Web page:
Figure 2 makes this same point in a different way. It compares current Biden WAPA to simply increasing every 2016 Democratic margin increased by 5.4 points, the difference between Biden’s current national polling lead and the 2.1 points by which Clinton won in 2016.
Figure 2 perfectly illustrates the adage “A rising tide lifts all boats,” or nearly all, anyway. Biden’s current state-level polling averages—as I calculate them—are astonishingly close to how you would expect him to fare in each state given a 5.4-point increase in the national Democratic margin.
None of this is to say Biden is guaranteed to be elected president of the United States on in two months. There are worrisome signs this year’s elections will not be conducted as efficiently and transparently as they could be. Delays in mail delivery—allegedly orchestrated by a newly-confirmed Postmaster General—could leave millions of votes uncounted because they did not arrive by November 3. Moreover, while Biden’s national polling lead has consistently ranged between four and 10 points over the last 20 months, a late-recovering economy or last-minute “October surprise” could erase this lead.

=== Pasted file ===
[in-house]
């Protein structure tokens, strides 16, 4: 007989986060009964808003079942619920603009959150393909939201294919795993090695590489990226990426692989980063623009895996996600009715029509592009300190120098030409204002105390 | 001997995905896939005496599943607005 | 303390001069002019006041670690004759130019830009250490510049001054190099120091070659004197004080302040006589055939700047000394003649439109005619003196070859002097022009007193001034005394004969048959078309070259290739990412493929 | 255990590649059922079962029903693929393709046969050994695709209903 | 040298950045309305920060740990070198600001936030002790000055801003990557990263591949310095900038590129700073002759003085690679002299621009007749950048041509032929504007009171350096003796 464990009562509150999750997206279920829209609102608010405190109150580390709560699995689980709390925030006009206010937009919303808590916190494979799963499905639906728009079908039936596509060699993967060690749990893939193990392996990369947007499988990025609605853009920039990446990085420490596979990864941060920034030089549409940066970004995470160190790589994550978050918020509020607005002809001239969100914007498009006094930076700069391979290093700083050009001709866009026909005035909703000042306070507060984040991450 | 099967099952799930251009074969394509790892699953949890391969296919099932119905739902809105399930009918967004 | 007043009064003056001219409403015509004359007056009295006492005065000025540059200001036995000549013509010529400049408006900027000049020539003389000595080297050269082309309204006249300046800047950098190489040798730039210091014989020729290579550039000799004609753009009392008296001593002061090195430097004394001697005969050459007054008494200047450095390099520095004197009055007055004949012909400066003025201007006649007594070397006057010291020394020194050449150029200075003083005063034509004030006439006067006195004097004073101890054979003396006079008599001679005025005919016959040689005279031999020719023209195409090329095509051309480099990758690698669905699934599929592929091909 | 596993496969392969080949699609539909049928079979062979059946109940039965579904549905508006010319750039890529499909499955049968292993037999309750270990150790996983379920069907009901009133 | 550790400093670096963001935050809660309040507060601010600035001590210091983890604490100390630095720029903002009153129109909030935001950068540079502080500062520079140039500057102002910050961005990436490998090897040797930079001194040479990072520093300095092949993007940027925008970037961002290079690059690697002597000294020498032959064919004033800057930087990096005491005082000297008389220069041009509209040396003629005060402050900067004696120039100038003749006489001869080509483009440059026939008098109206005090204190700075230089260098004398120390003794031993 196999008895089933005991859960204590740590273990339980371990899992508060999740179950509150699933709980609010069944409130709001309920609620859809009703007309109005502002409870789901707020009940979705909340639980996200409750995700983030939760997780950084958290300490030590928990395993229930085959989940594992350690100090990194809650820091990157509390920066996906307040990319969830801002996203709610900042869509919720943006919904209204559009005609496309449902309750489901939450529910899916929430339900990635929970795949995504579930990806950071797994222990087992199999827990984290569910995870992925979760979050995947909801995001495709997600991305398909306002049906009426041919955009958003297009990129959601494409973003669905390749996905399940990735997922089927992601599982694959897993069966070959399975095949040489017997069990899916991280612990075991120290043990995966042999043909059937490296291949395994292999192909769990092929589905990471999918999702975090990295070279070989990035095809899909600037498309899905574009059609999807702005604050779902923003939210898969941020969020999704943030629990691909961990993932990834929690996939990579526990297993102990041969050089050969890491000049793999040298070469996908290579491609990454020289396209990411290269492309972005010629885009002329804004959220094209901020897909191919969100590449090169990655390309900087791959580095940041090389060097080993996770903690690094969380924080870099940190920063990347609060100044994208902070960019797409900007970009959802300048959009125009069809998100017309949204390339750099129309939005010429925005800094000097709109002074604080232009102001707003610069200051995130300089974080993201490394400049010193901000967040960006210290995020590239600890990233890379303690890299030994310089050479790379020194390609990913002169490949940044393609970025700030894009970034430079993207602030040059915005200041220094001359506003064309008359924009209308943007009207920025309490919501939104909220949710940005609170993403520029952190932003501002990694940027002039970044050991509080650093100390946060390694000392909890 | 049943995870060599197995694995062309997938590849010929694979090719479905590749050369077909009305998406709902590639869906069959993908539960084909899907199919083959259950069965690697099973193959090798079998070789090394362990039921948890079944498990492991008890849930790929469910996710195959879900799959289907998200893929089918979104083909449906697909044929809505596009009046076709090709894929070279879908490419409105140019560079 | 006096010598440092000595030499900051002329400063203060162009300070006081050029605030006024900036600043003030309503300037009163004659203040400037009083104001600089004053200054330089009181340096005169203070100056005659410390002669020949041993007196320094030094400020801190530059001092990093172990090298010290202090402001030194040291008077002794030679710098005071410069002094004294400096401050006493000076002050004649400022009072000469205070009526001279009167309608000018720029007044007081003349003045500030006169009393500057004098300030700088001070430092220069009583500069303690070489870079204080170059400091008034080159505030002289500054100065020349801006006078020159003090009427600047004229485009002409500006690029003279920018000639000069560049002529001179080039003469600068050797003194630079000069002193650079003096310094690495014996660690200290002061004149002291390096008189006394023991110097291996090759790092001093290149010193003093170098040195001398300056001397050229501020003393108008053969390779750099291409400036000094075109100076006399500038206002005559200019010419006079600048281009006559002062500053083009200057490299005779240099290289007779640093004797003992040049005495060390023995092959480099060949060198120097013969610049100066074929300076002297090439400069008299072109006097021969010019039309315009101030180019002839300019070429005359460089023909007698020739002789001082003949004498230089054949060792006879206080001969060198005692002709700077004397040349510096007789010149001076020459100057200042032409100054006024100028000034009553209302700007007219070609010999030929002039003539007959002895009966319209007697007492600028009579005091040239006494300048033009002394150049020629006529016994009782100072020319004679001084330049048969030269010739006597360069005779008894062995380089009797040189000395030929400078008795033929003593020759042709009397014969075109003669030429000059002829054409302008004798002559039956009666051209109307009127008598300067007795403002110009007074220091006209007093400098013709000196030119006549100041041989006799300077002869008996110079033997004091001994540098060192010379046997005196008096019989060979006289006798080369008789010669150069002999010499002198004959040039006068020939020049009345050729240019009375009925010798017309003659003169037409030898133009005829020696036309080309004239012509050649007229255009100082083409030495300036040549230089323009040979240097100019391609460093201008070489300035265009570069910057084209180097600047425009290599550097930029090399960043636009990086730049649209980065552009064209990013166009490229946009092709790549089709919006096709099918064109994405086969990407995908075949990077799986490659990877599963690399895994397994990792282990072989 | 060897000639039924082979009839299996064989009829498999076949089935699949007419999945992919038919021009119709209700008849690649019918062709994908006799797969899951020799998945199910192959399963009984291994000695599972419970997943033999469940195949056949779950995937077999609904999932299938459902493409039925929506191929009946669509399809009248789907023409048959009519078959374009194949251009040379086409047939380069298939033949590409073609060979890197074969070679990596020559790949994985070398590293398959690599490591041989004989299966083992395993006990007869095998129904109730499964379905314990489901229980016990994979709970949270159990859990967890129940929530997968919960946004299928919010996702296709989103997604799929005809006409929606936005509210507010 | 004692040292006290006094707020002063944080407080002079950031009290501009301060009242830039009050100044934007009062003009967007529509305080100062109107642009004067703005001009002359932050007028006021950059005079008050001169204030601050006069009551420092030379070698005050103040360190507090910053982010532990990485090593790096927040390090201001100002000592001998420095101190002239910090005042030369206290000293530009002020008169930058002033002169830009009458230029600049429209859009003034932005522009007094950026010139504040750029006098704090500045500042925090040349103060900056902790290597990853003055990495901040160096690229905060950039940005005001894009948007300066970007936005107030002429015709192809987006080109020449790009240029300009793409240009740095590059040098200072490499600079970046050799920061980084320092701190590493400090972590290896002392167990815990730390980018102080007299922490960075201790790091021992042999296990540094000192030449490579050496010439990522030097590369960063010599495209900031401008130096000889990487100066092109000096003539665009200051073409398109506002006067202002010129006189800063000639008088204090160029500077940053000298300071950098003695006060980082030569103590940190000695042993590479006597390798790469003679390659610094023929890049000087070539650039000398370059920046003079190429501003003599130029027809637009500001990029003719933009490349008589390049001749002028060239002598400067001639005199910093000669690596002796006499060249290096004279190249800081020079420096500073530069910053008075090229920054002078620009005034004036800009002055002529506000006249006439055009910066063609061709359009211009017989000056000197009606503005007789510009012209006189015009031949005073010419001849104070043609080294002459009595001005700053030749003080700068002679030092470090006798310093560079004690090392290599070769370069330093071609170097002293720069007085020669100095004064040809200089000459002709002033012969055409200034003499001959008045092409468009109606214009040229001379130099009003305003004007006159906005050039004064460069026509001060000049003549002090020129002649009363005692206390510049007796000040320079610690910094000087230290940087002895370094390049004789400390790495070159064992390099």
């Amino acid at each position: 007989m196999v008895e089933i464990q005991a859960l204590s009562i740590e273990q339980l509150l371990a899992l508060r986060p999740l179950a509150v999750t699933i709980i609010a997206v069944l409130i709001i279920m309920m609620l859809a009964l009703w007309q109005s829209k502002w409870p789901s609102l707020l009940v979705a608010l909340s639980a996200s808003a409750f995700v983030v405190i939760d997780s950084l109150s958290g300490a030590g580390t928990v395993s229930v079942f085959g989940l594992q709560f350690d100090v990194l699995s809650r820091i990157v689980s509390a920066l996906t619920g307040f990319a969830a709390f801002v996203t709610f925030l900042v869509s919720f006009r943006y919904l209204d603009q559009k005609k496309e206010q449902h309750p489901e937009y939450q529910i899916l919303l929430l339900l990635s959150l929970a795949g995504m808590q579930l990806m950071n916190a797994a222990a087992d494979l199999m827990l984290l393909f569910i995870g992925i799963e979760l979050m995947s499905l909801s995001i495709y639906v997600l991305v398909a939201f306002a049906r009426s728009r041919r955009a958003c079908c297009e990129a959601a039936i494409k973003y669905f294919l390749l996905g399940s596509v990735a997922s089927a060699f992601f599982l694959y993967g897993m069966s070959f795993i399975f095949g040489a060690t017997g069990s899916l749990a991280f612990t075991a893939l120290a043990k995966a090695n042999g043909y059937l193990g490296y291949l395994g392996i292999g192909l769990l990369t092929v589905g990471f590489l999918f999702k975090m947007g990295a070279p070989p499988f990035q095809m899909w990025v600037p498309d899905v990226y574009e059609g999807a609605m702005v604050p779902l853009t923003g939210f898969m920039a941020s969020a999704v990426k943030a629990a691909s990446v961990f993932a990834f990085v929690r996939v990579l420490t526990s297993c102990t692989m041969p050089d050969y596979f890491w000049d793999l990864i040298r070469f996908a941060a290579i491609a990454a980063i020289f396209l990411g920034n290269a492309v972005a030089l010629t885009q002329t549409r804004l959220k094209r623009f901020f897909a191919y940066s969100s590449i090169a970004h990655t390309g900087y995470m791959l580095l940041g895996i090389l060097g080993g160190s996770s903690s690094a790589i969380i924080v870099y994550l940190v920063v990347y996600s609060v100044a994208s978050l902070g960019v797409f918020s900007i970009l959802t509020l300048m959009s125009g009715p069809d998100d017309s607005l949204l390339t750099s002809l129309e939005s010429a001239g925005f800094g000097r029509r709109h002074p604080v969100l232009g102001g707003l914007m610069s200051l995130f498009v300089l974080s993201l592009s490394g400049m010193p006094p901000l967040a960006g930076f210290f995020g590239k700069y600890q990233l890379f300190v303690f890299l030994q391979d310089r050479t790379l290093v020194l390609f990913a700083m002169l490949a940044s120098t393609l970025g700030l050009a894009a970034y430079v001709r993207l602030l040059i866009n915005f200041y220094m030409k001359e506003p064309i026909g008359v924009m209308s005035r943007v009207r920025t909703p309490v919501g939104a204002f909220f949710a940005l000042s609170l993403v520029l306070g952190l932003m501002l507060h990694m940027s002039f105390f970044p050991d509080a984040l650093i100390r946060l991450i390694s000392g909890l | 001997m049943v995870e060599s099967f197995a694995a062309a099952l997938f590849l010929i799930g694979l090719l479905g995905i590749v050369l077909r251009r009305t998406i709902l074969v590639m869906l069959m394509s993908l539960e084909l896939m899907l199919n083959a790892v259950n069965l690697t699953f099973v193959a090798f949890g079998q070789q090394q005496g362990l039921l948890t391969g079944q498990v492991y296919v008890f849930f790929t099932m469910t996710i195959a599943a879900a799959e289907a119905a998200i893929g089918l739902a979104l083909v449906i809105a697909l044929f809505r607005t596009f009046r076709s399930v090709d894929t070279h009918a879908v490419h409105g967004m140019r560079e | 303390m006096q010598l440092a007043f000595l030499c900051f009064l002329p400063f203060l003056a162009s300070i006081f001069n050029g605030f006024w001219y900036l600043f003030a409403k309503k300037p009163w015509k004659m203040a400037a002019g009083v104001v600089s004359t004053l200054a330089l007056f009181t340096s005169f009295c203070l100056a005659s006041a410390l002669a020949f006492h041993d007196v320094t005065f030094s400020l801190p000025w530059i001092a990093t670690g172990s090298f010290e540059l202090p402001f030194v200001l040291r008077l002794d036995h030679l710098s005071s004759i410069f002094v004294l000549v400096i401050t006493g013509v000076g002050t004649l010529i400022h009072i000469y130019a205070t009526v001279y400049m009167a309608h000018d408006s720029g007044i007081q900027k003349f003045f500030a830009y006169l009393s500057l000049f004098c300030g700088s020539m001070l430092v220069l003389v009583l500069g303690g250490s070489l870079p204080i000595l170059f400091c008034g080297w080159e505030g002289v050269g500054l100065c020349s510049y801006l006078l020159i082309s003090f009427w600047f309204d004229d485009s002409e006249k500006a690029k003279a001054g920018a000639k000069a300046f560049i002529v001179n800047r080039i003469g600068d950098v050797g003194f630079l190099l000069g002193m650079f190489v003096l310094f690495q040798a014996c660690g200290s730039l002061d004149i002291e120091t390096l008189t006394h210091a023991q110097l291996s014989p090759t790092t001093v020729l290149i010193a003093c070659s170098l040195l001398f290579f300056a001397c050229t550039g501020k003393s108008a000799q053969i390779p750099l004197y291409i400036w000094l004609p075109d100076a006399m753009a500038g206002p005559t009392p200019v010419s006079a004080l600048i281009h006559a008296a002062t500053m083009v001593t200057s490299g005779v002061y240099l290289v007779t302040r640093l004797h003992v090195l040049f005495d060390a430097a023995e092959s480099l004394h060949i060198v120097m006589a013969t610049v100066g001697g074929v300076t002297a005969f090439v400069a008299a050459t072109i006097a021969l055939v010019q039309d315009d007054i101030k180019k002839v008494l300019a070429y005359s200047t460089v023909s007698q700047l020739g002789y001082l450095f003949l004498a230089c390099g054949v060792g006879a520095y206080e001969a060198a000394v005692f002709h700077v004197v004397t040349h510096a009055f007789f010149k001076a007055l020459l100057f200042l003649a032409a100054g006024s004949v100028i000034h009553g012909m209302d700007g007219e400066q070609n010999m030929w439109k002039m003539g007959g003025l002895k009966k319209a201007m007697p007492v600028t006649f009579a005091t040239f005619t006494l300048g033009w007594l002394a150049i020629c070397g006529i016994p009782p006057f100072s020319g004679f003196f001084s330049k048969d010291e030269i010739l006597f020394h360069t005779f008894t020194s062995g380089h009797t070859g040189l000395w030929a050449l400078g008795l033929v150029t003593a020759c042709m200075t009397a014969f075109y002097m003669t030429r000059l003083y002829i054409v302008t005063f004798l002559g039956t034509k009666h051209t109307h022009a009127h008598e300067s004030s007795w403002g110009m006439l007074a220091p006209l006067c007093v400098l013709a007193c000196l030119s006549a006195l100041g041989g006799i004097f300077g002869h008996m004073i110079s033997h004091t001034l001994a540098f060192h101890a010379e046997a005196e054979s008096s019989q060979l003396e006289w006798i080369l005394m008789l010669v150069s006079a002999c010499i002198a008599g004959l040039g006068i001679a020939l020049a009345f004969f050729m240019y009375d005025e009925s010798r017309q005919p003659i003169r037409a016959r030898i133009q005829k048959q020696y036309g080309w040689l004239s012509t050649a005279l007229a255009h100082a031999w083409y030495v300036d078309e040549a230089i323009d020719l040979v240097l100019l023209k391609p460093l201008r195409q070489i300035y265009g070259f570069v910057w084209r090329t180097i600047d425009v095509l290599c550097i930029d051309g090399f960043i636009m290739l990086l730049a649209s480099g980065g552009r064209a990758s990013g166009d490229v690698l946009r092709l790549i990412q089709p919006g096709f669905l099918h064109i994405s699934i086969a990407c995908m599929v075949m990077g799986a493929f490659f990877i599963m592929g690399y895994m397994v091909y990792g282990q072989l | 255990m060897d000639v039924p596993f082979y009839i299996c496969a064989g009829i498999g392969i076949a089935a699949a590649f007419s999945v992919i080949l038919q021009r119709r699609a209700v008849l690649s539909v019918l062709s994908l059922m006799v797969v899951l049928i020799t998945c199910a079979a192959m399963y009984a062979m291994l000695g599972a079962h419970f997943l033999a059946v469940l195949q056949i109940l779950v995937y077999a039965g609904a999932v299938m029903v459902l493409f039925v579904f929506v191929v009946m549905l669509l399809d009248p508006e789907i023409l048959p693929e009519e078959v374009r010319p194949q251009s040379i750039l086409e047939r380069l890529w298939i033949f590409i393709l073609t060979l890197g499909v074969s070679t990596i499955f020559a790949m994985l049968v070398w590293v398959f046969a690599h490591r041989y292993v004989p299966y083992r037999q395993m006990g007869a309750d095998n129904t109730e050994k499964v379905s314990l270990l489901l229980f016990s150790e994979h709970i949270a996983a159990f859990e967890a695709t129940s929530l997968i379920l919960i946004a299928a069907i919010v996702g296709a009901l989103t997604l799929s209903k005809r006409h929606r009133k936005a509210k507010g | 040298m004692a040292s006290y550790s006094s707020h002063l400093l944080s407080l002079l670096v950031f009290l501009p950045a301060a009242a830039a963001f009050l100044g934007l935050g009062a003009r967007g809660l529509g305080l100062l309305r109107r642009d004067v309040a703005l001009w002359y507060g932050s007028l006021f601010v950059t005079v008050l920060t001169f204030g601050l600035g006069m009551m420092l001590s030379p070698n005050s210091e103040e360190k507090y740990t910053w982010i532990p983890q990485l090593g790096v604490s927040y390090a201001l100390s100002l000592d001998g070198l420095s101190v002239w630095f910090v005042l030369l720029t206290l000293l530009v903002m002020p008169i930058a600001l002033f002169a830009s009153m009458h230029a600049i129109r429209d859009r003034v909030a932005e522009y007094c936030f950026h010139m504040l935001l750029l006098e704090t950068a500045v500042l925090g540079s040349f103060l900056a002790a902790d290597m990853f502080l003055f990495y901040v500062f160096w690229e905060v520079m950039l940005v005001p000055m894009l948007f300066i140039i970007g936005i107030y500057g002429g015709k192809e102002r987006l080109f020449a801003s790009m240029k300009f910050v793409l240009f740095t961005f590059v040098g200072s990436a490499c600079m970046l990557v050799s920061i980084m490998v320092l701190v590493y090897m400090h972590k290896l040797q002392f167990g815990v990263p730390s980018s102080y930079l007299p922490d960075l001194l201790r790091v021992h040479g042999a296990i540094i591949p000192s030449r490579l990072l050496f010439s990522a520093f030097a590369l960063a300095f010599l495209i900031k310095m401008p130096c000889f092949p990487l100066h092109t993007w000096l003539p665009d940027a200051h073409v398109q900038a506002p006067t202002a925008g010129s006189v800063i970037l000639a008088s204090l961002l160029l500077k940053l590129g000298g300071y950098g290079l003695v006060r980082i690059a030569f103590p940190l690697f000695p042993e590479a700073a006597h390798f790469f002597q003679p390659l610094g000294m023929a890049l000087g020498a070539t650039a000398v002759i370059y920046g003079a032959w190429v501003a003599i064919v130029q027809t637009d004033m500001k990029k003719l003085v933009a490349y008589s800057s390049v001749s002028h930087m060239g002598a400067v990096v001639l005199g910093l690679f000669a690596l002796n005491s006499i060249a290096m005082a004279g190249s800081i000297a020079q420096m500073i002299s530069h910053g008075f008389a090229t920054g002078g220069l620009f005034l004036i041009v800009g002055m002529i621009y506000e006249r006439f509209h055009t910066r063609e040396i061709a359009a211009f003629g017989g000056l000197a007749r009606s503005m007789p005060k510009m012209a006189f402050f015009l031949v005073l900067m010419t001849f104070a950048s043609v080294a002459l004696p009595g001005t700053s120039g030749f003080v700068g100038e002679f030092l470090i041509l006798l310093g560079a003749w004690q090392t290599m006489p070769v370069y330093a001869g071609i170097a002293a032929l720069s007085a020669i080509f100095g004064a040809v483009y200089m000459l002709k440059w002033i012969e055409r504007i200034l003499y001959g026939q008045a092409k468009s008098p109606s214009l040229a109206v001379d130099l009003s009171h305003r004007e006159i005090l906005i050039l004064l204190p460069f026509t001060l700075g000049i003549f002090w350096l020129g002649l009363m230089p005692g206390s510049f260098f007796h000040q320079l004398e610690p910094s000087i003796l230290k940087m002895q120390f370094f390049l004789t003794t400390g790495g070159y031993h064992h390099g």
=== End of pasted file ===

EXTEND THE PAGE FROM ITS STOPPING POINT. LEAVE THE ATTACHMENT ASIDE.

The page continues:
All that being said, however, unlike Clinton in 2016, Biden has a sufficiently-wide range of paths to 270 EV that I estimate he is at least an 80% favorite to be elected president of the United States on November 3, 2020—or whenever ballots are ultimately counted.
Until next time…please stay safe and healthy…
 Includes one Redfield & Wilton Strategies poll conducted August 31 to September 1
 DC, Vermont, Rhode Island, Illinois, Oregon, Nebraska, South Dakota, Idaho, Wyoming
 That said, this does not account for mid-to-large states like Oregon and Illinois where Biden is expected to win by double-digit margins.
 The former value is the mean arithmetic difference between “expected” and actual D-R margins across 153 state-level contests in 2008, 2012 and 2016, while the latter value is the standard deviation of these values. I recognize this is not a standard error. However, using the value 13.6—the range of values covering 95% of all values divided by 1.96, the final EV projection changes by only 1.0.